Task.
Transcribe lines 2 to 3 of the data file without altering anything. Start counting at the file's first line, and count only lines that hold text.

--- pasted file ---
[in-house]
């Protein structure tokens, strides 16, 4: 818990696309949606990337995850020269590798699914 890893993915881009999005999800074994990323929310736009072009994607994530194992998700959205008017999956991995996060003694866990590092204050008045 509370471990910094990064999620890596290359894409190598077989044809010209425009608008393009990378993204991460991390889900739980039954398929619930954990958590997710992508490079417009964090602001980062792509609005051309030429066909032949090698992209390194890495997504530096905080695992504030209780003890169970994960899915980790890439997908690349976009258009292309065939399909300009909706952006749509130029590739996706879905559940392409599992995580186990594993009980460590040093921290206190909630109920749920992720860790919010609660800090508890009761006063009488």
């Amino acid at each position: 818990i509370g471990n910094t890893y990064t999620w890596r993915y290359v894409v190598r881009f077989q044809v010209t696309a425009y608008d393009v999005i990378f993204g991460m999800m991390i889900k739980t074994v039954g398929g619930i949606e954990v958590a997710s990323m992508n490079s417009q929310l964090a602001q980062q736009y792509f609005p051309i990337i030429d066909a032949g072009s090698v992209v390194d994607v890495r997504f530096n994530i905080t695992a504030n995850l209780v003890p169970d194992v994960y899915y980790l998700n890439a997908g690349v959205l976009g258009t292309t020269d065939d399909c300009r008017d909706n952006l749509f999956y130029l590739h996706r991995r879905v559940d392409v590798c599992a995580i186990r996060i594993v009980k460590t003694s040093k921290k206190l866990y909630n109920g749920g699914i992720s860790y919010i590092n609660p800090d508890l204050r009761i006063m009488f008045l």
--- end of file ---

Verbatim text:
């Protein structure tokens, strides 16, 4: 818990696309949606990337995850020269590798699914 890893993915881009999005999800074994990323929310736009072009994607994530194992998700959205008017999956991995996060003694866990590092204050008045 509370471990910094990064999620890596290359894409190598077989044809010209425009608008393009990378993204991460991390889900739980039954398929619930954990958590997710992508490079417009964090602001980062792509609005051309030429066909032949090698992209390194890495997504530096905080695992504030209780003890169970994960899915980790890439997908690349976009258009292309065939399909300009909706952006749509130029590739996706879905559940392409599992995580186990594993009980460590040093921290206190909630109920749920992720860790919010609660800090508890009761006063009488």
């Amino acid at each position: 818990i509370g471990n910094t890893y990064t999620w890596r993915y290359v894409v190598r881009f077989q044809v010209t696309a425009y608008d393009v999005i990378f993204g991460m999800m991390i889900k739980t074994v039954g398929g619930i949606e954990v958590a997710s990323m992508n490079s417009q929310l964090a602001q980062q736009y792509f609005p051309i990337i030429d066909a032949g072009s090698v992209v390194d994607v890495r997504f530096n994530i905080t695992a504030n995850l209780v003890p169970d194992v994960y899915y980790l998700n890439a997908g690349v959205l976009g258009t292309t020269d065939d399909c300009r008017d909706n952006l749509f999956y130029l590739h996706r991995r879905v559940d392409v590798c599992a995580i186990r996060i594993v009980k460590t003694s040093k921290k206190l866990y909630n109920g749920g699914i992720s860790y919010i590092n609660p800090d508890l204050r009761i006063m009488f008045l």